I've been to poly weddings, a couple. I've never been to a poly third anniversary party? I know that's an asshole thing to say (laughs). But it's true.... I haven't seen it done successfully often.
Savage, who is proud of his own 15-year pairing, argues that even a couple-relationship has so many moving parts that it often spins out of control, so the odds are stacked against relationships that are even more complicated. Comments Mus Q. Rat, "I think he needs to get out more." Watch and leave a comment. Interestingly, Savage mentions that all his poly friends are straight.
5. Kathryn Martini (RecoveringStraightGirl.com) describes her ethical nonmonogamy for JustOut, a gay paper in Portland, Oregon, and wonders "if forbidden fruit isn’t forbidden, it may not taste as sweet."
Faithful Only Unto You?
I don’t value monogamy; I value honesty. I recently told this to my hair stylist during a coloring session. She looked at me in the mirror with a perplexed expression and didn’t know quite what to say. Her reaction was not unusual. When the subject of monogamy comes up and I answer this way, the typical response is, “You’re more evolved than I am,” followed by, “I could never do that.”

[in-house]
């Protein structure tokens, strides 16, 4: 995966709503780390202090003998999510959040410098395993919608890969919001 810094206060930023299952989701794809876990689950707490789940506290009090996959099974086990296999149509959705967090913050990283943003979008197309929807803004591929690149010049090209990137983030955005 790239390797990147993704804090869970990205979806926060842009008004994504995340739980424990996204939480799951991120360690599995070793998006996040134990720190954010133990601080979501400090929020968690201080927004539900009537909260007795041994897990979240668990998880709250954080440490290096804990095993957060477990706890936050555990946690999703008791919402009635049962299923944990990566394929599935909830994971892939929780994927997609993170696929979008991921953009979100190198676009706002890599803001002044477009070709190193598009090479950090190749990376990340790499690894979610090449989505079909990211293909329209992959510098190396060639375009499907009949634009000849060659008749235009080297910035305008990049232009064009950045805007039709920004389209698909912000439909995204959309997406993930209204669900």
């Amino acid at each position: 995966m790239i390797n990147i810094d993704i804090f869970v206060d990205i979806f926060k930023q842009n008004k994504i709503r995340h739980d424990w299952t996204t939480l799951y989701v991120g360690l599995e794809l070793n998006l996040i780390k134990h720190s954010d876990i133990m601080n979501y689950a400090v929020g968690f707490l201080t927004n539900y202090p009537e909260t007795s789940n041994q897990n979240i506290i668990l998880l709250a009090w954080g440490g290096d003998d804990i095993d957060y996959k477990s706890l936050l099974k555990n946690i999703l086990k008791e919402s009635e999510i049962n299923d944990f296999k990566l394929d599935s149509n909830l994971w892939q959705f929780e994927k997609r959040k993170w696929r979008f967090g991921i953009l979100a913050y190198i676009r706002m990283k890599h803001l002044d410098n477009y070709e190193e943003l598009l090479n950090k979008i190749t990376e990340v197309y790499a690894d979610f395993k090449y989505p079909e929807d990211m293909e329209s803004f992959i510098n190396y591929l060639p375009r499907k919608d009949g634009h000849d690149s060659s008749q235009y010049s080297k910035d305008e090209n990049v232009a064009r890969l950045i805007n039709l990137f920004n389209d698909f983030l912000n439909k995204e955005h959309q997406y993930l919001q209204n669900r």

And then I ask, “Why?”
Monogamous relationships are not necessarily biologically natural, yet we as a society place an incredible amount of value on them.... Unfortunately, most people are too afraid to have an honest conversation about it with their partner.
...My wife and I have a 3,000-mile clause. If we’re more than 3,000 miles away from each other, we are free to explore anything we like, no questions asked....
More than anything, it has taken the taboo out of cheating. I know that if I wanted to be with someone else, my partner would most likely allow me to do so as long as I was up front and honest with her. This makes the idea of it almost not as interesting. People are more likely to want something they know is forbidden than something that is not — this is proven repeatedly in many different situations....
Read the whole article (April 3, 2009).